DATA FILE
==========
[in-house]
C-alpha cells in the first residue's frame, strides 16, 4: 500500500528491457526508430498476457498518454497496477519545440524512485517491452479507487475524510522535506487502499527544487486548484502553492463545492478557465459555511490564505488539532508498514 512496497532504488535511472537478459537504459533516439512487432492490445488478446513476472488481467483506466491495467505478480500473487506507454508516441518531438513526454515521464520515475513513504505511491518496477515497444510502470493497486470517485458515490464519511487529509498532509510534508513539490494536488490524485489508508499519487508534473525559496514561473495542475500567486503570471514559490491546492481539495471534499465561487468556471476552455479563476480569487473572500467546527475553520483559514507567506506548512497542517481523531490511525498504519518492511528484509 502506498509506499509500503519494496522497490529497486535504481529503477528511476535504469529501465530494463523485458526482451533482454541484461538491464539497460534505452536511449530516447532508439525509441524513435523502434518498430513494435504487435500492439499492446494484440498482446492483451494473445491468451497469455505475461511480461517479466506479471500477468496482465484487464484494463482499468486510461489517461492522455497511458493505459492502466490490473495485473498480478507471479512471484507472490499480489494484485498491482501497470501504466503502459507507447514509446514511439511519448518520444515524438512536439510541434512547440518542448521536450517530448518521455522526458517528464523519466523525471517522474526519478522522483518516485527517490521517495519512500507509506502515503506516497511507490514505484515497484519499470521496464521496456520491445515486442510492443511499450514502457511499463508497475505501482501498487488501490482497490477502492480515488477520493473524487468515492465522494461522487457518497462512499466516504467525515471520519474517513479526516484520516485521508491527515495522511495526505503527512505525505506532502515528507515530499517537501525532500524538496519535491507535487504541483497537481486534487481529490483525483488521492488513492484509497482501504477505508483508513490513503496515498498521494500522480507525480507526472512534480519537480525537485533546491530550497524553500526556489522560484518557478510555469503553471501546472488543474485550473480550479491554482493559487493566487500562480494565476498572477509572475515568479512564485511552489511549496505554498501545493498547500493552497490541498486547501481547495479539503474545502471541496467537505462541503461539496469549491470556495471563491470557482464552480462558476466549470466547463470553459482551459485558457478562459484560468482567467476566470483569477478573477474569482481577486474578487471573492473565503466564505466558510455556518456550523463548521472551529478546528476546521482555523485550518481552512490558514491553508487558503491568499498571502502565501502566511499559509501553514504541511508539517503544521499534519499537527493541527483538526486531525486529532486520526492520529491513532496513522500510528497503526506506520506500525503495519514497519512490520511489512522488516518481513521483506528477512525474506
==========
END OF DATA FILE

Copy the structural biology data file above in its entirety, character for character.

[in-house]
C-alpha cells in the first residue's frame, strides 16, 4: 500500500528491457526508430498476457498518454497496477519545440524512485517491452479507487475524510522535506487502499527544487486548484502553492463545492478557465459555511490564505488539532508498514 512496497532504488535511472537478459537504459533516439512487432492490445488478446513476472488481467483506466491495467505478480500473487506507454508516441518531438513526454515521464520515475513513504505511491518496477515497444510502470493497486470517485458515490464519511487529509498532509510534508513539490494536488490524485489508508499519487508534473525559496514561473495542475500567486503570471514559490491546492481539495471534499465561487468556471476552455479563476480569487473572500467546527475553520483559514507567506506548512497542517481523531490511525498504519518492511528484509 502506498509506499509500503519494496522497490529497486535504481529503477528511476535504469529501465530494463523485458526482451533482454541484461538491464539497460534505452536511449530516447532508439525509441524513435523502434518498430513494435504487435500492439499492446494484440498482446492483451494473445491468451497469455505475461511480461517479466506479471500477468496482465484487464484494463482499468486510461489517461492522455497511458493505459492502466490490473495485473498480478507471479512471484507472490499480489494484485498491482501497470501504466503502459507507447514509446514511439511519448518520444515524438512536439510541434512547440518542448521536450517530448518521455522526458517528464523519466523525471517522474526519478522522483518516485527517490521517495519512500507509506502515503506516497511507490514505484515497484519499470521496464521496456520491445515486442510492443511499450514502457511499463508497475505501482501498487488501490482497490477502492480515488477520493473524487468515492465522494461522487457518497462512499466516504467525515471520519474517513479526516484520516485521508491527515495522511495526505503527512505525505506532502515528507515530499517537501525532500524538496519535491507535487504541483497537481486534487481529490483525483488521492488513492484509497482501504477505508483508513490513503496515498498521494500522480507525480507526472512534480519537480525537485533546491530550497524553500526556489522560484518557478510555469503553471501546472488543474485550473480550479491554482493559487493566487500562480494565476498572477509572475515568479512564485511552489511549496505554498501545493498547500493552497490541498486547501481547495479539503474545502471541496467537505462541503461539496469549491470556495471563491470557482464552480462558476466549470466547463470553459482551459485558457478562459484560468482567467476566470483569477478573477474569482481577486474578487471573492473565503466564505466558510455556518456550523463548521472551529478546528476546521482555523485550518481552512490558514491553508487558503491568499498571502502565501502566511499559509501553514504541511508539517503544521499534519499537527493541527483538526486531525486529532486520526492520529491513532496513522500510528497503526506506520506500525503495519514497519512490520511489512522488516518481513521483506528477512525474506